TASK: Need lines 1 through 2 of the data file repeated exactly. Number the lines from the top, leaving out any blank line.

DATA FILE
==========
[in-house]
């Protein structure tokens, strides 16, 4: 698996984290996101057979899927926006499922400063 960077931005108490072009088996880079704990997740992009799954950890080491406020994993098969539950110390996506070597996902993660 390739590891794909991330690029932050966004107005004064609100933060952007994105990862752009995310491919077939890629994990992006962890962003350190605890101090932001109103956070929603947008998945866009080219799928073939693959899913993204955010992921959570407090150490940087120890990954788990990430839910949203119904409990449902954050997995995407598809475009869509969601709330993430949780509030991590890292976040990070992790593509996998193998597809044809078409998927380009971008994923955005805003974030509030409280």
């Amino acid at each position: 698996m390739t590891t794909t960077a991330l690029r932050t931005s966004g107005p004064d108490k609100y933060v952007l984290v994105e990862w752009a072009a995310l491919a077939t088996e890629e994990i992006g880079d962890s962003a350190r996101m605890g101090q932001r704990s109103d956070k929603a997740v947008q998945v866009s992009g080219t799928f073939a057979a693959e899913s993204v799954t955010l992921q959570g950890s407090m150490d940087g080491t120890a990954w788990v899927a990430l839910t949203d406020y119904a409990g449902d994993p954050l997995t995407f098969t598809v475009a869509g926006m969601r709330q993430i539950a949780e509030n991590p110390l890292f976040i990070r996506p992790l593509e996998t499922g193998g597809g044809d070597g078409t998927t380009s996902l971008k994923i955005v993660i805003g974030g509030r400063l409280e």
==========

[in-house]
């Protein structure tokens, strides 16, 4: 698996984290996101057979899927926006499922400063 960077931005108490072009088996880079704990997740992009799954950890080491406020994993098969539950110390996506070597996902993660 390739590891794909991330690029932050966004107005004064609100933060952007994105990862752009995310491919077939890629994990992006962890962003350190605890101090932001109103956070929603947008998945866009080219799928073939693959899913993204955010992921959570407090150490940087120890990954788990990430839910949203119904409990449902954050997995995407598809475009869509969601709330993430949780509030991590890292976040990070992790593509996998193998597809044809078409998927380009971008994923955005805003974030509030409280």